precept

noun
pre·cept | \ ˈprē-ˌsept \

Definition of precept 

1 : a command or principle intended especially as a general rule of action

2 : an order issued by legally constituted authority to a subordinate official

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Choose the Right Synonym for precept

law, rule, regulation, precept, statute, ordinance, canon mean a principle governing action or procedure. law implies imposition by a sovereign authority and the obligation of obedience on the part of all subject to that authority. obey the law rule applies to more restricted or specific situations. the rules of the game regulation implies prescription by authority in order to control an organization or system. regulations affecting nuclear power plants precept commonly suggests something advisory and not obligatory communicated typically through teaching. the precepts of effective writing statute implies a law enacted by a legislative body. a statute requiring the use of seat belts ordinance applies to an order governing some detail of procedure or conduct enforced by a limited authority such as a municipality. a city ordinance canon suggests in nonreligious use a principle or rule of behavior or procedure commonly accepted as a valid guide. the canons of good taste

Examples of precept in a Sentence

the basic precepts of a religion I was taught by precept and by example.

Recent Examples on the Web

From talk radio to Fox News to Breitbart, alternative public spheres coalesced as echo chambers, where climate science could be regularly parried and parodied and conservative precepts about government overreach perpetually reinforced. Christopher Sellers, Vox, "How Republicans came to embrace anti-environmentalism," 6 July 2018 Rather than abandoning the project of nationalism inherited from the shah, the Islamic Republic of Iran (IRI) has extended it, expressing nationalist ideas through religious precepts and values. Shervin Malekzadeh, Washington Post, "What Trump doesn’t get about ideology in Iran. It’s about nationalism, not theocracy.," 25 June 2018 Second, the décor follows structural and organizational precepts. Catherine Romano, WSJ, "Uncluttered Doesn’t Mean Empty: Lessons From a Décor Pro," 15 June 2018 Another precept is kindness, which includes empathy, respectful discipline and forgiveness. Philip Chard, Milwaukee Journal Sentinel, "To succeed as a father, share the sorrows and magnify the joys," 14 June 2018 Erik has long been a proponent of the hunter-gather offense and has long counted Henri de Saint-Simon as an architect of his defensive precepts. Ira Winderman, Sun-Sentinel.com, "ASK IRA: Can Rodney McGruder step in for Tyler Johnson?," 30 Mar. 2018 But the Bishnois stand out for taking their saint’s precepts to extremes to protect the rare blackbuck, the delicate chinkara and other antelopes that live alongside them in the harsh desert. Shashank Bengali, latimes.com, "This nature-loving sect in India dragged one of the world's biggest movie stars to court — and won," 17 May 2018 In 2018, as a wave of angry nationalism sweeps across the globe and white supremacist movements gain strength, such basic precepts assume a radical cast. Jason Sokol, Time, "Martin Luther King Jr.'s Vision Was More Global Than We Remember. The World Mourned Him Accordingly," 4 Apr. 2018 That place-makes-space precept was born of the European artist’s long-standing interest in such L.A. Light and Space artists as Robert Irwin and Doug Wheeler. Christopher Knight, latimes.com, "Artist Olafur Eliasson built a 'Reality projector' of smashing beauty," 2 Mar. 2018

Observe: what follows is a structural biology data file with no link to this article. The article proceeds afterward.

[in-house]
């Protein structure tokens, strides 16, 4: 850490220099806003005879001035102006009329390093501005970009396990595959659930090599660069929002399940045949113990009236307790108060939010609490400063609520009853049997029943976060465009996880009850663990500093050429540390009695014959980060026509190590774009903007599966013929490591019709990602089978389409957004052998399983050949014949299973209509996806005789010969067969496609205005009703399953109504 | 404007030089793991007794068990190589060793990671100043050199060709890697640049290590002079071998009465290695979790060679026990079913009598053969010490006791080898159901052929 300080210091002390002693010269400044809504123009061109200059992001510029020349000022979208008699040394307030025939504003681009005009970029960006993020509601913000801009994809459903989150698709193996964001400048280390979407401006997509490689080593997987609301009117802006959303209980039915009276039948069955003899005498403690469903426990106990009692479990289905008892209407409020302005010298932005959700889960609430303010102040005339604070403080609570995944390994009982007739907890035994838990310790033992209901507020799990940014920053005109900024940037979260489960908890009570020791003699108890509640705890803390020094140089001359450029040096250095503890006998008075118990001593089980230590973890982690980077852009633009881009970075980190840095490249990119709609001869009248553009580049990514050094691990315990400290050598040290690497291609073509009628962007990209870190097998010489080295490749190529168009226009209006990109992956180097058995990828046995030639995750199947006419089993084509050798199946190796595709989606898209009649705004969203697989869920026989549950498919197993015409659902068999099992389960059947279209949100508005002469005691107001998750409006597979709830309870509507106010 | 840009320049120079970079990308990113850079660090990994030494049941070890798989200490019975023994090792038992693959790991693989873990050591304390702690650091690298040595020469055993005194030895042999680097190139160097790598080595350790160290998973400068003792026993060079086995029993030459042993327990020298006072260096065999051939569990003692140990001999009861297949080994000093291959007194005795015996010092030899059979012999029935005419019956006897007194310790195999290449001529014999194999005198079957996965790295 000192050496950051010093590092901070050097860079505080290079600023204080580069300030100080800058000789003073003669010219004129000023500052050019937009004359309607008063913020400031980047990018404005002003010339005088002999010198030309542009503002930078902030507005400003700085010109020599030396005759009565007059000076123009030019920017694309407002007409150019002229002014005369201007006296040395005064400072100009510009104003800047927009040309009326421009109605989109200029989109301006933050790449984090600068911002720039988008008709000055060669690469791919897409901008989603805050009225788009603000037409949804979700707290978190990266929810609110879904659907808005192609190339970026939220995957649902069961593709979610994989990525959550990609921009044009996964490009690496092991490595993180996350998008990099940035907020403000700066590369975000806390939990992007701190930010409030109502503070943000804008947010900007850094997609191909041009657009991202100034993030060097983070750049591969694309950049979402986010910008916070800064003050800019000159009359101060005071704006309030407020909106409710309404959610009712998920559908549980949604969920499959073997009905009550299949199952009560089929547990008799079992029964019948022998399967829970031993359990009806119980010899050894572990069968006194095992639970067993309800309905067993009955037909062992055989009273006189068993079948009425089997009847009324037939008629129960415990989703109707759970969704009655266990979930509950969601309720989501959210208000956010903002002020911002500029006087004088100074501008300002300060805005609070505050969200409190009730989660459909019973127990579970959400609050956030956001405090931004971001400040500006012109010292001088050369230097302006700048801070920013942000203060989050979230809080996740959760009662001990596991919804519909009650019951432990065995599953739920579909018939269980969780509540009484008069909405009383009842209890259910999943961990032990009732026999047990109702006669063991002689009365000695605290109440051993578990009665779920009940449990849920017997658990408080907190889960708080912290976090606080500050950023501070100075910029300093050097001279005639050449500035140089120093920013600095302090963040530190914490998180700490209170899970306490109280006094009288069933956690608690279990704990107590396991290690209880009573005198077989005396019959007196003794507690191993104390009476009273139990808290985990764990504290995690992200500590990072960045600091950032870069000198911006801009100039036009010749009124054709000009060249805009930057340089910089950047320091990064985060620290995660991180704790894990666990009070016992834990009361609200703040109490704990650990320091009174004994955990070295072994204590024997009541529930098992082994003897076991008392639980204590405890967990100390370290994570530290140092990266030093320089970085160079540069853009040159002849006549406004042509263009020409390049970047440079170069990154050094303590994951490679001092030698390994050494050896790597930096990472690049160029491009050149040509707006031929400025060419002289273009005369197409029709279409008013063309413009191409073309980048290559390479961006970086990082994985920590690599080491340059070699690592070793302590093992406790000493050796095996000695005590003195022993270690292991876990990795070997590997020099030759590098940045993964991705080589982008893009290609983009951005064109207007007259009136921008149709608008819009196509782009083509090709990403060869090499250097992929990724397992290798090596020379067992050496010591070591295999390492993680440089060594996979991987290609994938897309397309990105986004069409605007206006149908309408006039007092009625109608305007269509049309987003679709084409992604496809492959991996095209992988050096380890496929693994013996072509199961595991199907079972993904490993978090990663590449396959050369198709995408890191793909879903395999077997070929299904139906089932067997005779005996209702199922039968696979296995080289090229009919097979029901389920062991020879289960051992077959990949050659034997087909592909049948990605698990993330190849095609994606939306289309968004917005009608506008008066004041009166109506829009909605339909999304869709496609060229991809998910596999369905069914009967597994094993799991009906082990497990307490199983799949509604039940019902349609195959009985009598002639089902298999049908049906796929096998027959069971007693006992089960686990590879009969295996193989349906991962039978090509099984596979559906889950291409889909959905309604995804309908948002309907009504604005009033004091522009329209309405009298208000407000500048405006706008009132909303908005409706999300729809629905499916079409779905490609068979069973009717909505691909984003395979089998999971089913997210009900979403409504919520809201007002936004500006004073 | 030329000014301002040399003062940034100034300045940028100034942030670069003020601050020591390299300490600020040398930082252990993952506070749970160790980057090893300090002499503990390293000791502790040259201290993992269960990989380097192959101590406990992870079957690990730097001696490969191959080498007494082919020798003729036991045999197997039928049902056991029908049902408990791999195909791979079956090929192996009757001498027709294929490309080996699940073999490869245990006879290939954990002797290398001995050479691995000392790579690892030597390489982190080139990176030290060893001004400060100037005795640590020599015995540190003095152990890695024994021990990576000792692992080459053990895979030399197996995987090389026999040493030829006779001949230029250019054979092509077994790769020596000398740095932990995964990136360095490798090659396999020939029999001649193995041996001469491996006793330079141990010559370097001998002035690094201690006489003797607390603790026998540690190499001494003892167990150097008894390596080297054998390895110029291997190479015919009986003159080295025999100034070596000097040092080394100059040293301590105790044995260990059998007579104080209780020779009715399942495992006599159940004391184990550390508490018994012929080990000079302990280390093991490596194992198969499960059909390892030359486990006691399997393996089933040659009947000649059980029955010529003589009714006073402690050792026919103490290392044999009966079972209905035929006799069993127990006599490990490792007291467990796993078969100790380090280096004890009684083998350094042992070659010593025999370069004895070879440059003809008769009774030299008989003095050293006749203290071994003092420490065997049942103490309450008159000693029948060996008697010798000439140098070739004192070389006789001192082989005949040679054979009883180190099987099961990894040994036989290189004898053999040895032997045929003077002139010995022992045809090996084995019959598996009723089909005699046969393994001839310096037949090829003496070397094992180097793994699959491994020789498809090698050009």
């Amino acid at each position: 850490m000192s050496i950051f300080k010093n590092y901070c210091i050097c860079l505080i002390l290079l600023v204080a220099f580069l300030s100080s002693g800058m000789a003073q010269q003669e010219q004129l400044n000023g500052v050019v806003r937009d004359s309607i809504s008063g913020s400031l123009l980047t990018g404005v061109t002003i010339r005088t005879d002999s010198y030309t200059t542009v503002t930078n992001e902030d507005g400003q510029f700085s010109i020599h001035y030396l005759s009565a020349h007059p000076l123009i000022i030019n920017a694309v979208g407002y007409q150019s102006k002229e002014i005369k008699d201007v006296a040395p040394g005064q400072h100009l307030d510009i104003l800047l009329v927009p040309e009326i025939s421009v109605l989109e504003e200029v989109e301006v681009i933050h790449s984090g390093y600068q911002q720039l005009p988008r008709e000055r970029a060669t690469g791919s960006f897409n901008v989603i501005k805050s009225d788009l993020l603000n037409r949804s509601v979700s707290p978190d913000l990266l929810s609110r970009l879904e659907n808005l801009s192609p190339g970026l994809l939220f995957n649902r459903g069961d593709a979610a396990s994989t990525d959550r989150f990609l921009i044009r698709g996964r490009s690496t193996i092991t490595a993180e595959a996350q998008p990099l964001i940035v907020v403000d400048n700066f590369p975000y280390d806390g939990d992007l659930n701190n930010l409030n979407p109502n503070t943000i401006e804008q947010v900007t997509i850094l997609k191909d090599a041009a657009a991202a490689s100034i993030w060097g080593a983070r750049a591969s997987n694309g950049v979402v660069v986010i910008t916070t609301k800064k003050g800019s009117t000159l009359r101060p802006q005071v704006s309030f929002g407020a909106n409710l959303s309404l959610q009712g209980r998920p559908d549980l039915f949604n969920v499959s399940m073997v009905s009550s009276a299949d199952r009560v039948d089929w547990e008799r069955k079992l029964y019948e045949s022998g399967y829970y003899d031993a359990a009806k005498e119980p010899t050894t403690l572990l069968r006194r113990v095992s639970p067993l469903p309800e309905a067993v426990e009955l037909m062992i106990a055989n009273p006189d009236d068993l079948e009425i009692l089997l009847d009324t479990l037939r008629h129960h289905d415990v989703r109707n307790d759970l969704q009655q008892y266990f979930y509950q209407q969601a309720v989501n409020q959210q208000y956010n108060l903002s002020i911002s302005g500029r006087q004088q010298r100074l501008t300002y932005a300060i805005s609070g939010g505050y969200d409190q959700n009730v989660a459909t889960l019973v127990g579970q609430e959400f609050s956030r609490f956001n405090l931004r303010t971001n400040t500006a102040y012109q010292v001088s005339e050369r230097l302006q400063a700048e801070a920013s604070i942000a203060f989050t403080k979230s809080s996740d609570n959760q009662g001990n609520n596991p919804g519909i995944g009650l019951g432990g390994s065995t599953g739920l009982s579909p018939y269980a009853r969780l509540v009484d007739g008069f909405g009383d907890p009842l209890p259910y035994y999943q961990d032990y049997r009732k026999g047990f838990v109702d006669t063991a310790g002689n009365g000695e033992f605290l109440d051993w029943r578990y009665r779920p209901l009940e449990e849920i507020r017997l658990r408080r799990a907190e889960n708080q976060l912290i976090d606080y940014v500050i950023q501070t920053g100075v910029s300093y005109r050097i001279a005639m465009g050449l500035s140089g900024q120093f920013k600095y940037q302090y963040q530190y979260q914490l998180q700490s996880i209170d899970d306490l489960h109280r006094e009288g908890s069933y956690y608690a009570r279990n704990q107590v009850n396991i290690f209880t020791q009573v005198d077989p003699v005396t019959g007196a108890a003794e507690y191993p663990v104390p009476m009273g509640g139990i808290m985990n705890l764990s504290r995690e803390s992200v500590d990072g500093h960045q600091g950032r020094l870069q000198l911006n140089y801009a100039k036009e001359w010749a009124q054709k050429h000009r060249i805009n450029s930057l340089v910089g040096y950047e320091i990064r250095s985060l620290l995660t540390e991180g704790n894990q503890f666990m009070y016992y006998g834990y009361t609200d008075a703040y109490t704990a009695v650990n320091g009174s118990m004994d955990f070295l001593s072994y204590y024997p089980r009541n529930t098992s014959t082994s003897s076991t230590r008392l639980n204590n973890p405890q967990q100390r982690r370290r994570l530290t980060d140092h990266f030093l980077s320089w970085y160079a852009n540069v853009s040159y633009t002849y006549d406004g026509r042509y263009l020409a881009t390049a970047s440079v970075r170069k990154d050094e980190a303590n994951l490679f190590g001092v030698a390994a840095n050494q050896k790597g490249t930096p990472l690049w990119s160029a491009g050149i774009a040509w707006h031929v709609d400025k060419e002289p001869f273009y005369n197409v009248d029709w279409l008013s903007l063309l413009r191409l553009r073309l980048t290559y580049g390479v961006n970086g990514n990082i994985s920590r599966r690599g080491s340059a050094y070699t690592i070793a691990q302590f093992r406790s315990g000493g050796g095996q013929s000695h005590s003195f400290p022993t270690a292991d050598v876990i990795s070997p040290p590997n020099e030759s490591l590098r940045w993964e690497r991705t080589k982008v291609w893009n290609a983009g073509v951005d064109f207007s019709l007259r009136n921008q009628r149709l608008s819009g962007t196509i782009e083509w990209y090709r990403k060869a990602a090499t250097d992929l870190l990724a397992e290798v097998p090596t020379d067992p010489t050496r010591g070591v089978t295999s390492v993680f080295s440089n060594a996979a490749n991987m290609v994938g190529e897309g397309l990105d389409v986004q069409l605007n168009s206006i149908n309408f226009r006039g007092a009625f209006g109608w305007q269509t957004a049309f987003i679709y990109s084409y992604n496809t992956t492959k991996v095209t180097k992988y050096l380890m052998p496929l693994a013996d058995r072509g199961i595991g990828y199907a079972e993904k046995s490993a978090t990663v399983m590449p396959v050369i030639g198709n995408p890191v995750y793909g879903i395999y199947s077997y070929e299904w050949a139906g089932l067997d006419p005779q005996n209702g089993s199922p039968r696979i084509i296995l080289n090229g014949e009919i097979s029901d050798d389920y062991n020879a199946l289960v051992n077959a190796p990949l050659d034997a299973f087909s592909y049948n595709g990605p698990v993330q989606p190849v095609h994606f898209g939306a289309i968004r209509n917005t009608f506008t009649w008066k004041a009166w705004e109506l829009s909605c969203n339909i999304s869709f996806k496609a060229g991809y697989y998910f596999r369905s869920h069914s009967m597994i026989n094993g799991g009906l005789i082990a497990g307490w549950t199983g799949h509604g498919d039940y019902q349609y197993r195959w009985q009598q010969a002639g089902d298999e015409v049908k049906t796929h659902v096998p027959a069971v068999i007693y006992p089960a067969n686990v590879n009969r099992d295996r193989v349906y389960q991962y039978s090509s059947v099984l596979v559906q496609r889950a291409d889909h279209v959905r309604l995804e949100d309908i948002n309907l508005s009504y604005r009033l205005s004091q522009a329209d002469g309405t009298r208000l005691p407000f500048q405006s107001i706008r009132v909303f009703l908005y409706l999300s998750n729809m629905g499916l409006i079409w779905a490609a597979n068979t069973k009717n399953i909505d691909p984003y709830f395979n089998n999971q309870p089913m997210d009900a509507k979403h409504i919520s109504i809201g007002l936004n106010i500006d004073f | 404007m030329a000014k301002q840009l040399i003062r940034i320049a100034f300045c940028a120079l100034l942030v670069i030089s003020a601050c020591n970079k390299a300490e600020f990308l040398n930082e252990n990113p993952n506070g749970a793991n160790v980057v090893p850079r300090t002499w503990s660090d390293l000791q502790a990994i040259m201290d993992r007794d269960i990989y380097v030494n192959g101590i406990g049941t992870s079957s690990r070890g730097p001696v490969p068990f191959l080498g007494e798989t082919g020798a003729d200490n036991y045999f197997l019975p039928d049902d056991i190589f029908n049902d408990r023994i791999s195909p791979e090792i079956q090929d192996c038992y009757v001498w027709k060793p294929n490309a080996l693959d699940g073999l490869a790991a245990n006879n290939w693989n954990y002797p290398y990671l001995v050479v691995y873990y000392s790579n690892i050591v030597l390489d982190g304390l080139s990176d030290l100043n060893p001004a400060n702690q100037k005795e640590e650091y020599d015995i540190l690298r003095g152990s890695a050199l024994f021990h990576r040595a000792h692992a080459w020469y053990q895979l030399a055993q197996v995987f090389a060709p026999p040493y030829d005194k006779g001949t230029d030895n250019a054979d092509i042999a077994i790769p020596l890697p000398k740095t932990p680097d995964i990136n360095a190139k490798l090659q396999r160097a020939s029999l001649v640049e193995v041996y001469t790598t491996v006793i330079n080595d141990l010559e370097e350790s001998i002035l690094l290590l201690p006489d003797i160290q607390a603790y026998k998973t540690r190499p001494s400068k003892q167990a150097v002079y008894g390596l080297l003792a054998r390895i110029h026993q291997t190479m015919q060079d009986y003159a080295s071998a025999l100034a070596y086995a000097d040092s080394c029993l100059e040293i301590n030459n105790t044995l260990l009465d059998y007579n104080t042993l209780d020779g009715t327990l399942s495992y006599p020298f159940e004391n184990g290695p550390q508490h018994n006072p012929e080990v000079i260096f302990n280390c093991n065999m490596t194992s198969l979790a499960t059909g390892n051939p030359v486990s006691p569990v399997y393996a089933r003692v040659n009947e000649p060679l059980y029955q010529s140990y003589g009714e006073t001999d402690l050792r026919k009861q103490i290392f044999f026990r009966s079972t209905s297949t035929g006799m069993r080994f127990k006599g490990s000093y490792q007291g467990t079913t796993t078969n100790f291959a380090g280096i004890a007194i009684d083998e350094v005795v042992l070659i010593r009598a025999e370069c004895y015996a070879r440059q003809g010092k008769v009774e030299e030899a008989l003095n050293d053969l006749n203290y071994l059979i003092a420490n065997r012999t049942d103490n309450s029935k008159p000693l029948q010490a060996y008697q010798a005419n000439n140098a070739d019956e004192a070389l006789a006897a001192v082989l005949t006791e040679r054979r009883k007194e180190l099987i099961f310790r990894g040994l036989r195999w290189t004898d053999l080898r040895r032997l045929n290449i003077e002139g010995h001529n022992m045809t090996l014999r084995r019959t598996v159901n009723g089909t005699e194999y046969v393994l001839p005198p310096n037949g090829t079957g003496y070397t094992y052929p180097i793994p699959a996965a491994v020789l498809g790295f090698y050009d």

These example sentences are selected automatically from various online news sources to reflect current usage of the word 'precept.' Views expressed in the examples do not represent the opinion of Merriam-Webster or its editors. Send us feedback.

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First Known Use of precept

14th century, in the meaning defined at sense 1

History and Etymology for precept

Middle English, from Anglo-French, from Latin praeceptum, from neuter of praeceptus, past participle of praecipere to take beforehand, instruct, from prae- + capere to take — more at heave

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Time Traveler for precept

The first known use of precept was in the 14th century

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More Definitions for precept

precept

noun

English Language Learners Definition of precept

: a rule that says how people should behave

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